Amazing Design: The Royal Residences of Europe -DesignBump

Today is Koningsdag, King’s Day, in the Netherlands. This once-a-year celebration of the Dutch Royal Family turns the normally staid Dutch people into party monsters. In other royal news, the English royal family celebrated the arrival of Prince William’s third child, Louis Alfred Charles. Since the European royals made a lot of news this week, what better time to examine the design styles of the castles and homes of the Windors in Britain, the Dutch royal family, and the Grimaldis of Monaco.

The Crown Estate controls all of the royal properties of the British Monarchy. The Crown Estate creates hundreds of millions in revenue each year, with Queen Elizabeth taking home 25 percent of that cash. The Queen uses a lot of her revenue to acquire even more property.

 

Sandringham

Although the Queen’s official residence is Buckingham Palace, the Queen is partial to the royal estate at Sandringham. Located on the English east coast, Sandringham House sets on a 800,000-acre estate. The grounds include a garden that is 2,400 acres. King George V, Elizabeth’s father, loved Sandringham best, and so does Elizabeth. The family gathers at Sandringham called Sandringham House. A phenomenally manicured garden takes up a substantial 2,400 of those acres. Sandringham House is one of two properties privately owned by the royal family, and a beloved one at that.

 

Balmoral

Sandringham is the first of just two properties privately owned by the Windsor family. The other is Balmoral Castle, located in Aberdeenshire, Scotland. This is a quintessential fairy tale castle where Elizabeth and Philip spend summers.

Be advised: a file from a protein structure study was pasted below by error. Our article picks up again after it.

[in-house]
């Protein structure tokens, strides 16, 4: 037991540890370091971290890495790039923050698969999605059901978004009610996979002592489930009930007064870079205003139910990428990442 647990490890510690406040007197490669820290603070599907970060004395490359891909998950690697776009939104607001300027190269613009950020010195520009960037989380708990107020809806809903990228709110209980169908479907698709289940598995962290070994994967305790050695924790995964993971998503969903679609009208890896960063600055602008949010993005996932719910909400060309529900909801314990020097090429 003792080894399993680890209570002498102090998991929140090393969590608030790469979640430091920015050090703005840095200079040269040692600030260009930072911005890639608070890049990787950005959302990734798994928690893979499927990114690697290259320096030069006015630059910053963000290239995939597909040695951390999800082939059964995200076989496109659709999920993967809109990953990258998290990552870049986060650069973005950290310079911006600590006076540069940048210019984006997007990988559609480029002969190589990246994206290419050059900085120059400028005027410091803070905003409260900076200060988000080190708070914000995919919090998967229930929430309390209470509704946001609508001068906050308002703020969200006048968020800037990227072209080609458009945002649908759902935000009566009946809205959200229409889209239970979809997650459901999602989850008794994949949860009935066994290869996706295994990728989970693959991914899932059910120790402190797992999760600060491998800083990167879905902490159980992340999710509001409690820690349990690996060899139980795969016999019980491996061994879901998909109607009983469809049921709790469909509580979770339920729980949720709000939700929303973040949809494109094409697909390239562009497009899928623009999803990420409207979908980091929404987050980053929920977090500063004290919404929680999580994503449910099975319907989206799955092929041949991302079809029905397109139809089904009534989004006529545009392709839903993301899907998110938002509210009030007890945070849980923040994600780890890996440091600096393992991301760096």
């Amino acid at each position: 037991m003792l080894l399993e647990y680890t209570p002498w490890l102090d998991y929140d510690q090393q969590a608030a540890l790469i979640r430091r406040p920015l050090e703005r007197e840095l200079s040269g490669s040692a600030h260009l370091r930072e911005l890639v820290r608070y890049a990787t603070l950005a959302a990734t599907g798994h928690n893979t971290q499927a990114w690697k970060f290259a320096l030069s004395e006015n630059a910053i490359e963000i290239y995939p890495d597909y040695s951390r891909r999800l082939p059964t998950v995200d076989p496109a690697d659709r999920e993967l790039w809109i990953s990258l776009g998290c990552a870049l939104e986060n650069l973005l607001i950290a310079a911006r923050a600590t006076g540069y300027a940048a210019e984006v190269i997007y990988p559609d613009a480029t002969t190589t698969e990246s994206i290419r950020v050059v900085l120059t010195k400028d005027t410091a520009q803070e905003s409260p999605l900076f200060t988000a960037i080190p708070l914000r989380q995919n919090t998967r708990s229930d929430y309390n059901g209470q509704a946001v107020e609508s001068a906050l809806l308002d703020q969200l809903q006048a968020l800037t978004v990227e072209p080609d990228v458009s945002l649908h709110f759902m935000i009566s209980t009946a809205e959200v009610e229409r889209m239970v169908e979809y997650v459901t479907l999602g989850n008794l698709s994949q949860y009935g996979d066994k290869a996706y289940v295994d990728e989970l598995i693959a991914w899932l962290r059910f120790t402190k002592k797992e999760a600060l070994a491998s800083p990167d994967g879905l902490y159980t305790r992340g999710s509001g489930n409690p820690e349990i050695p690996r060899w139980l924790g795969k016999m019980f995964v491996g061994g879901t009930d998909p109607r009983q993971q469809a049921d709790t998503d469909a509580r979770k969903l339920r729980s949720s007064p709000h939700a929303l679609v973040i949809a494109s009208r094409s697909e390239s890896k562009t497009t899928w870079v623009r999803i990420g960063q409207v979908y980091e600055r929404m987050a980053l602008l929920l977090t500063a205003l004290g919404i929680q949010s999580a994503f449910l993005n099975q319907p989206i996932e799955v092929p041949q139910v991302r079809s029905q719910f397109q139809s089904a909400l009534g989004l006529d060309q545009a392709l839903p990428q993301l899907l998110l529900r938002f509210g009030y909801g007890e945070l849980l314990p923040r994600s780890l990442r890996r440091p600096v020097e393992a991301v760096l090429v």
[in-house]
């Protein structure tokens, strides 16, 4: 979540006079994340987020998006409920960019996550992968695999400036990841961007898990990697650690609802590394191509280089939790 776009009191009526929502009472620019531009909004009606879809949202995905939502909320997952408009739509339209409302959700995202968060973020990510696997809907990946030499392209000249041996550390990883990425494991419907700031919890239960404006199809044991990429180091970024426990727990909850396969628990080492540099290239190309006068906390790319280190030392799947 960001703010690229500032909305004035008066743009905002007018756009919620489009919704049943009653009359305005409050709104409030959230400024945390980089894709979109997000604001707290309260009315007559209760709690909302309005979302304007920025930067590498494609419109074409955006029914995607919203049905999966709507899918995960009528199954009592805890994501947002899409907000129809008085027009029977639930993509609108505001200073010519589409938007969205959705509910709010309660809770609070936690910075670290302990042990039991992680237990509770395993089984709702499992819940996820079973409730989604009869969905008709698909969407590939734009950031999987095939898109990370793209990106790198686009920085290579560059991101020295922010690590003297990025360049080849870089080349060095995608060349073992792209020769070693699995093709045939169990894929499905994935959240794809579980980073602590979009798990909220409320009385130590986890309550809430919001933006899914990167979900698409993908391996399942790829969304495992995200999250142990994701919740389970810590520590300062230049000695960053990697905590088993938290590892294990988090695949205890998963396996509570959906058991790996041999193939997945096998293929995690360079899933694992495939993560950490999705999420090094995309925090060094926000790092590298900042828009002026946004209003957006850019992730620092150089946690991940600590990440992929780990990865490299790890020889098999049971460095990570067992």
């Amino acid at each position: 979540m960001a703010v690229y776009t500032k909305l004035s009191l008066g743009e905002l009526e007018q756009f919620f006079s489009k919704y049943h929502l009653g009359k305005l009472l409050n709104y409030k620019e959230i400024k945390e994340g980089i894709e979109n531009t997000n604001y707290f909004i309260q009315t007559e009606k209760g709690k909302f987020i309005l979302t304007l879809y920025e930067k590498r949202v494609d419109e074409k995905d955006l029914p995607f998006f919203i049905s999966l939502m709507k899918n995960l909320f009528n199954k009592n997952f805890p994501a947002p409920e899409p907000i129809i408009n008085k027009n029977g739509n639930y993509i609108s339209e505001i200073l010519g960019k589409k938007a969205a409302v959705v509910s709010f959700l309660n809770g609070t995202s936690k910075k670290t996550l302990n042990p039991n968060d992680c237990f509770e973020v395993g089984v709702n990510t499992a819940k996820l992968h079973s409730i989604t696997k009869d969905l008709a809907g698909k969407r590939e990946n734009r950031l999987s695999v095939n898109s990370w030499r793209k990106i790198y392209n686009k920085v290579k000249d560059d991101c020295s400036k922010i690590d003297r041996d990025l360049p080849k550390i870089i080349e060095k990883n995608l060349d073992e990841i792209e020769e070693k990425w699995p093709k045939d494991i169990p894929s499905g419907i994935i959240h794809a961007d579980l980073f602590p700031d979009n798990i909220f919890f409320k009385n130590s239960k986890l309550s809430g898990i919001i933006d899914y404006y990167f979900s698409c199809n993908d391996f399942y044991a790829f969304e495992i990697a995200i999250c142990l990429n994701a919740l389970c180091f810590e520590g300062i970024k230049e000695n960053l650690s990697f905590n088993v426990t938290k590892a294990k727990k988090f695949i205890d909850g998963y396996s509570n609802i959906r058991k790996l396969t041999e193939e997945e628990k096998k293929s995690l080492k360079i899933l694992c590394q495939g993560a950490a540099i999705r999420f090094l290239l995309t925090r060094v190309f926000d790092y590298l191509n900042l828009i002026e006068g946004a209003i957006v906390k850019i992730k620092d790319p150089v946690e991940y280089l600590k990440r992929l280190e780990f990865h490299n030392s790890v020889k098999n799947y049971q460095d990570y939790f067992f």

Windsor Castle

Windsor Castle was originally a fortress built by William the Conqueror. It is still the largest occupied castle in the world. The Castle is both weekend family home and a setting for official state visits. Many important historical scenes took place there, including negotiations on the Magna Carta and several episodes in the War of the Roses. The residence was also a favorite of Queen Elizabeth I. St. George’s Chapel is a fully functional church, and daily church services are open to the public. It will host the wedding of Prince Harry and Meghan Markle.

Huis ten Bosch Palace

There are three official palaces in the Netherlands. Huis ten Bosch Palace in The Hague was used as a residence by Queen Beatrix starting in 1981. She remained there until early 2014. King Willem Alexander, Queen Maxima and their three daughters will move there at some point in the near future. In Japan, there is a Dutch theme park which built a replica of the Palace.

 

Royal Palace of Amsterdam

The Royal Palace of Amsterdam is one of the official state palaces of the Dutch Royal Family. Located on the west side of Dam Square, it was originally a city hall built during the Dutch Golden Age in the 17th century. It then became a royal palace.

 

Prince’s Palace of Monaco

Prince’s Palace is the most unusual royal residence in Europe. It was originally built to withstand frequent bombardments by foreign powers. The Grimaldi family has held it since 1297, and royals have lived at the Palace for more than 700 years. The monegasque rulers needed to keep the Palace functional, so it was not built just to feature luxury.